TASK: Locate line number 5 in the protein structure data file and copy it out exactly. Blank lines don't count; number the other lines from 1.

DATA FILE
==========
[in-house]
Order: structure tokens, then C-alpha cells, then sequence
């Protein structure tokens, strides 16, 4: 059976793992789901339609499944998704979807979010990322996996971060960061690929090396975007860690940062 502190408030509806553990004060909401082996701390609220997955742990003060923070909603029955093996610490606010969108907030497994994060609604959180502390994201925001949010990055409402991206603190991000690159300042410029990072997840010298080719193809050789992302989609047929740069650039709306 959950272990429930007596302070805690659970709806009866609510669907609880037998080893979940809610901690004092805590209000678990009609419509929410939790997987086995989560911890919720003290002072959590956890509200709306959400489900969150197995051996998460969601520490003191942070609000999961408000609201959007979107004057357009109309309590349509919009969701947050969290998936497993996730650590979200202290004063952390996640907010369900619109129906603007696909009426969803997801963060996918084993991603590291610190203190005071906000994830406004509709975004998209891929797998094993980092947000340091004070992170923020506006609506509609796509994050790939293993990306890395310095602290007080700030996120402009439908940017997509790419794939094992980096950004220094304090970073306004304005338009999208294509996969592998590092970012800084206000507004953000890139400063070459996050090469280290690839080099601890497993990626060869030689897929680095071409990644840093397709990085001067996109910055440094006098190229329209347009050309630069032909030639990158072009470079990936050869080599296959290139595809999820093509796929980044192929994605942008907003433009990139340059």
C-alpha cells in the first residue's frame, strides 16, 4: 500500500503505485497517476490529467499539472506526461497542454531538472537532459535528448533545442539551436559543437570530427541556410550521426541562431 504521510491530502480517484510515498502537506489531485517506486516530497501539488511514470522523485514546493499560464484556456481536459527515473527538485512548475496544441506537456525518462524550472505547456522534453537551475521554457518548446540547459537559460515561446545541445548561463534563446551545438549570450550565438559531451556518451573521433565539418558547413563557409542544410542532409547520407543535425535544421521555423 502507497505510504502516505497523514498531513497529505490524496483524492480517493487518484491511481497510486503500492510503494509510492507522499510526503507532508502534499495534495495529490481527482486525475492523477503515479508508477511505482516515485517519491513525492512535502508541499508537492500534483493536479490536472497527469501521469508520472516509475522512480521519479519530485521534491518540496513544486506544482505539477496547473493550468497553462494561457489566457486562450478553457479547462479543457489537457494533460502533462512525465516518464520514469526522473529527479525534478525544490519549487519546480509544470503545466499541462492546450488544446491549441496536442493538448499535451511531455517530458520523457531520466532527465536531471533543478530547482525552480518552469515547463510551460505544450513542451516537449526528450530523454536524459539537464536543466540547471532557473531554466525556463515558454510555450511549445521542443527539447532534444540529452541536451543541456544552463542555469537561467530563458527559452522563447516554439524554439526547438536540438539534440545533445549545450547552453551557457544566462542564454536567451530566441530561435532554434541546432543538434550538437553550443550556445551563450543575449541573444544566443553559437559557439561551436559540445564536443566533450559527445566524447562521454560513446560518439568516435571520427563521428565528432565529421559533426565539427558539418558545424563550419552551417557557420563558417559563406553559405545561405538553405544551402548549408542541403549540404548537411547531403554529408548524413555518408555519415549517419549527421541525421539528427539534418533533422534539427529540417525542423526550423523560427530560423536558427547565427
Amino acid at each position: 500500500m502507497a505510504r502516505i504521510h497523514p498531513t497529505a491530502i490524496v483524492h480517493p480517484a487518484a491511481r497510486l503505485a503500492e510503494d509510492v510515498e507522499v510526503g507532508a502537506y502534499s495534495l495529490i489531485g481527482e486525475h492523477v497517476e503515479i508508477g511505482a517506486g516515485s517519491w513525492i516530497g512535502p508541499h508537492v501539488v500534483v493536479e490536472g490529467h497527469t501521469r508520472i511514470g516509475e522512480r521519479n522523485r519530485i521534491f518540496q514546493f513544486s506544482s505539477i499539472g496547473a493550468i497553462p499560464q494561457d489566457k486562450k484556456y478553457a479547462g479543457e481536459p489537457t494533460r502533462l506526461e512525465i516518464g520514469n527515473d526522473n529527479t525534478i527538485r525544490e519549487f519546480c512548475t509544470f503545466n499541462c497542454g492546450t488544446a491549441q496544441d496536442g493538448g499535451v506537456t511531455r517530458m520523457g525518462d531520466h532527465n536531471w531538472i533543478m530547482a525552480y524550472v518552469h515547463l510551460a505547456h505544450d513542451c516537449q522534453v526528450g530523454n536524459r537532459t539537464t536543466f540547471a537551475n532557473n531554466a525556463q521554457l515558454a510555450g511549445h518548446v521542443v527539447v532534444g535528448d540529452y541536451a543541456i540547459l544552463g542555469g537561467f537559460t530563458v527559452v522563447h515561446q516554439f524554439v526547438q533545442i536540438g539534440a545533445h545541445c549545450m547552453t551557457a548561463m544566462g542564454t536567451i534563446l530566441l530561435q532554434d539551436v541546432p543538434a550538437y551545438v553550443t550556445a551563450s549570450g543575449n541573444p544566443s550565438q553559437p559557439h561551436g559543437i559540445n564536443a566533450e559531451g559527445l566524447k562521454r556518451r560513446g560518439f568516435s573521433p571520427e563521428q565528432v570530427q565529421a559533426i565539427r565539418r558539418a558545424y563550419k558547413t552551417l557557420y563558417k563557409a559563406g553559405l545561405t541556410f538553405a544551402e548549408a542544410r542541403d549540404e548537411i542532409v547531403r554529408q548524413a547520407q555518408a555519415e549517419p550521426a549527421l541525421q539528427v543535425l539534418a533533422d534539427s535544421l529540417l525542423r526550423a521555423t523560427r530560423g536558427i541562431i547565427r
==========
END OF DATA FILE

Amino acid at each position: 500500500m502507497a505510504r502516505i504521510h497523514p498531513t497529505a491530502i490524496v483524492h480517493p480517484a487518484a491511481r497510486l503505485a503500492e510503494d509510492v510515498e507522499v510526503g507532508a502537506y502534499s495534495l495529490i489531485g481527482e486525475h492523477v497517476e503515479i508508477g511505482a517506486g516515485s517519491w513525492i516530497g512535502p508541499h508537492v501539488v500534483v493536479e490536472g490529467h497527469t501521469r508520472i511514470g516509475e522512480r521519479n522523485r519530485i521534491f518540496q514546493f513544486s506544482s505539477i499539472g496547473a493550468i497553462p499560464q494561457d489566457k486562450k484556456y478553457a479547462g479543457e481536459p489537457t494533460r502533462l506526461e512525465i516518464g520514469n527515473d526522473n529527479t525534478i527538485r525544490e519549487f519546480c512548475t509544470f503545466n499541462c497542454g492546450t488544446a491549441q496544441d496536442g493538448g499535451v506537456t511531455r517530458m520523457g525518462d531520466h532527465n536531471w531538472i533543478m530547482a525552480y524550472v518552469h515547463l510551460a505547456h505544450d513542451c516537449q522534453v526528450g530523454n536524459r537532459t539537464t536543466f540547471a537551475n532557473n531554466a525556463q521554457l515558454a510555450g511549445h518548446v521542443v527539447v532534444g535528448d540529452y541536451a543541456i540547459l544552463g542555469g537561467f537559460t530563458v527559452v522563447h515561446q516554439f524554439v526547438q533545442i536540438g539534440a545533445h545541445c549545450m547552453t551557457a548561463m544566462g542564454t536567451i534563446l530566441l530561435q532554434d539551436v541546432p543538434a550538437y551545438v553550443t550556445a551563450s549570450g543575449n541573444p544566443s550565438q553559437p559557439h561551436g559543437i559540445n564536443a566533450e559531451g559527445l566524447k562521454r556518451r560513446g560518439f568516435s573521433p571520427e563521428q565528432v570530427q565529421a559533426i565539427r565539418r558539418a558545424y563550419k558547413t552551417l557557420y563558417k563557409a559563406g553559405l545561405t541556410f538553405a544551402e548549408a542544410r542541403d549540404e548537411i542532409v547531403r554529408q548524413a547520407q555518408a555519415e549517419p550521426a549527421l541525421q539528427v543535425l539534418a533533422d534539427s535544421l529540417l525542423r526550423a521555423t523560427r530560423g536558427i541562431i547565427r